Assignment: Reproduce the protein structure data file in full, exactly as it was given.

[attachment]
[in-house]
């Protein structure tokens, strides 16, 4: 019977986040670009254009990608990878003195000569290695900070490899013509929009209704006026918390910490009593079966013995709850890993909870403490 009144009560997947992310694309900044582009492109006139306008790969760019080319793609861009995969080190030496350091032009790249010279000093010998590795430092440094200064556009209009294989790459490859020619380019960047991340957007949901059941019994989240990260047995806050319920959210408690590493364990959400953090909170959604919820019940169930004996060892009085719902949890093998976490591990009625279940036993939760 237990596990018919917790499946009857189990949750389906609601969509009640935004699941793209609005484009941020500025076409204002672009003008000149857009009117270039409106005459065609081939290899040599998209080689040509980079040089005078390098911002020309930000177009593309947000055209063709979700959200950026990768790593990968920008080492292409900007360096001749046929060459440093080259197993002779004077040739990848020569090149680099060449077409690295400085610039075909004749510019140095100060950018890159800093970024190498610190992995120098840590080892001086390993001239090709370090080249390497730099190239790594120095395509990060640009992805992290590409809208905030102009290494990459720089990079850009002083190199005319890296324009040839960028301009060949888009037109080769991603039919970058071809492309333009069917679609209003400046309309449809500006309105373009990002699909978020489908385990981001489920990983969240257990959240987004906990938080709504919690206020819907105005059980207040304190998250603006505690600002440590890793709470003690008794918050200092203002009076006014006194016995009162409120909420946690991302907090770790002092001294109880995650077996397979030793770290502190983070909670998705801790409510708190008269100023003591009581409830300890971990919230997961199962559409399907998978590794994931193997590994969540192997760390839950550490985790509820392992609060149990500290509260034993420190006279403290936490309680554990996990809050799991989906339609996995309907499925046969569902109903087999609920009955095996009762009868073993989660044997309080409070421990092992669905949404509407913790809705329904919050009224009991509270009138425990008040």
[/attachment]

[in-house]
């Protein structure tokens, strides 16, 4: 019977986040670009254009990608990878003195000569290695900070490899013509929009209704006026918390910490009593079966013995709850890993909870403490 009144009560997947992310694309900044582009492109006139306008790969760019080319793609861009995969080190030496350091032009790249010279000093010998590795430092440094200064556009209009294989790459490859020619380019960047991340957007949901059941019994989240990260047995806050319920959210408690590493364990959400953090909170959604919820019940169930004996060892009085719902949890093998976490591990009625279940036993939760 237990596990018919917790499946009857189990949750389906609601969509009640935004699941793209609005484009941020500025076409204002672009003008000149857009009117270039409106005459065609081939290899040599998209080689040509980079040089005078390098911002020309930000177009593309947000055209063709979700959200950026990768790593990968920008080492292409900007360096001749046929060459440093080259197993002779004077040739990848020569090149680099060449077409690295400085610039075909004749510019140095100060950018890159800093970024190498610190992995120098840590080892001086390993001239090709370090080249390497730099190239790594120095395509990060640009992805992290590409809208905030102009290494990459720089990079850009002083190199005319890296324009040839960028301009060949888009037109080769991603039919970058071809492309333009069917679609209003400046309309449809500006309105373009990002699909978020489908385990981001489920990983969240257990959240987004906990938080709504919690206020819907105005059980207040304190998250603006505690600002440590890793709470003690008794918050200092203002009076006014006194016995009162409120909420946690991302907090770790002092001294109880995650077996397979030793770290502190983070909670998705801790409510708190008269100023003591009581409830300890971990919230997961199962559409399907998978590794994931193997590994969540192997760390839950550490985790509820392992609060149990500290509260034993420190006279403290936490309680554990996990809050799991989906339609996995309907499925046969569902109903087999609920009955095996009762009868073993989660044997309080409070421990092992669905949404509407913790809705329904919050009224009991509270009138425990008040």